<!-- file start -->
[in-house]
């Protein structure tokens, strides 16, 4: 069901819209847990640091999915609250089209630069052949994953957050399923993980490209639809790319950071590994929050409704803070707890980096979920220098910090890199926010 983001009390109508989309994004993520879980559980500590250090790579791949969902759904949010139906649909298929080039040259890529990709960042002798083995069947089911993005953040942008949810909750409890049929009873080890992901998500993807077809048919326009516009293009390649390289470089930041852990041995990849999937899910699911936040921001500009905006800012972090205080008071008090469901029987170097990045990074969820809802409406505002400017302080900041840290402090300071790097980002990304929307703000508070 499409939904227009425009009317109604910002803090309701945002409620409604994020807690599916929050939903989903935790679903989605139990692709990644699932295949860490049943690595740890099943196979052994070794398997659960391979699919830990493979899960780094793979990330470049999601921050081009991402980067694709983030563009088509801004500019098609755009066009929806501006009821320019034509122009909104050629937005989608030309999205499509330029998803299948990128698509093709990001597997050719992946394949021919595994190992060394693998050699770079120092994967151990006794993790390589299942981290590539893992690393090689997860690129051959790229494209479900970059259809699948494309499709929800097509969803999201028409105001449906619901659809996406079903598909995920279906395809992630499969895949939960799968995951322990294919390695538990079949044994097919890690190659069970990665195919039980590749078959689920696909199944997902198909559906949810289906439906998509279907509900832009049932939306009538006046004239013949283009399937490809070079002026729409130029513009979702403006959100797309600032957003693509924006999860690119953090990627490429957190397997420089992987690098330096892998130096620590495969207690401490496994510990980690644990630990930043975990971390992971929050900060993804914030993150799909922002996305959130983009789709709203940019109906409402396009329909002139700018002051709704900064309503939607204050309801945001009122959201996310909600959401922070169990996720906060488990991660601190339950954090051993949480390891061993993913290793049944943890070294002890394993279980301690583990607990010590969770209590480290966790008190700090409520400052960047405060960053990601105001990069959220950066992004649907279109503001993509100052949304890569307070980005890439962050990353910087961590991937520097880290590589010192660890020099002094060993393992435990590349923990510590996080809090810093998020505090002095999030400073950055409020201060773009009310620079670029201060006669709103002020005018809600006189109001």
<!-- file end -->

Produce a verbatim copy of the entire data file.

[in-house]
């Protein structure tokens, strides 16, 4: 069901819209847990640091999915609250089209630069052949994953957050399923993980490209639809790319950071590994929050409704803070707890980096979920220098910090890199926010 983001009390109508989309994004993520879980559980500590250090790579791949969902759904949010139906649909298929080039040259890529990709960042002798083995069947089911993005953040942008949810909750409890049929009873080890992901998500993807077809048919326009516009293009390649390289470089930041852990041995990849999937899910699911936040921001500009905006800012972090205080008071008090469901029987170097990045990074969820809802409406505002400017302080900041840290402090300071790097980002990304929307703000508070 499409939904227009425009009317109604910002803090309701945002409620409604994020807690599916929050939903989903935790679903989605139990692709990644699932295949860490049943690595740890099943196979052994070794398997659960391979699919830990493979899960780094793979990330470049999601921050081009991402980067694709983030563009088509801004500019098609755009066009929806501006009821320019034509122009909104050629937005989608030309999205499509330029998803299948990128698509093709990001597997050719992946394949021919595994190992060394693998050699770079120092994967151990006794993790390589299942981290590539893992690393090689997860690129051959790229494209479900970059259809699948494309499709929800097509969803999201028409105001449906619901659809996406079903598909995920279906395809992630499969895949939960799968995951322990294919390695538990079949044994097919890690190659069970990665195919039980590749078959689920696909199944997902198909559906949810289906439906998509279907509900832009049932939306009538006046004239013949283009399937490809070079002026729409130029513009979702403006959100797309600032957003693509924006999860690119953090990627490429957190397997420089992987690098330096892998130096620590495969207690401490496994510990980690644990630990930043975990971390992971929050900060993804914030993150799909922002996305959130983009789709709203940019109906409402396009329909002139700018002051709704900064309503939607204050309801945001009122959201996310909600959401922070169990996720906060488990991660601190339950954090051993949480390891061993993913290793049944943890070294002890394993279980301690583990607990010590969770209590480290966790008190700090409520400052960047405060960053990601105001990069959220950066992004649907279109503001993509100052949304890569307070980005890439962050990353910087961590991937520097880290590589010192660890020099002094060993393992435990590349923990510590996080809090810093998020505090002095999030400073950055409020201060773009009310620079670029201060006669709103002020005018809600006189109001």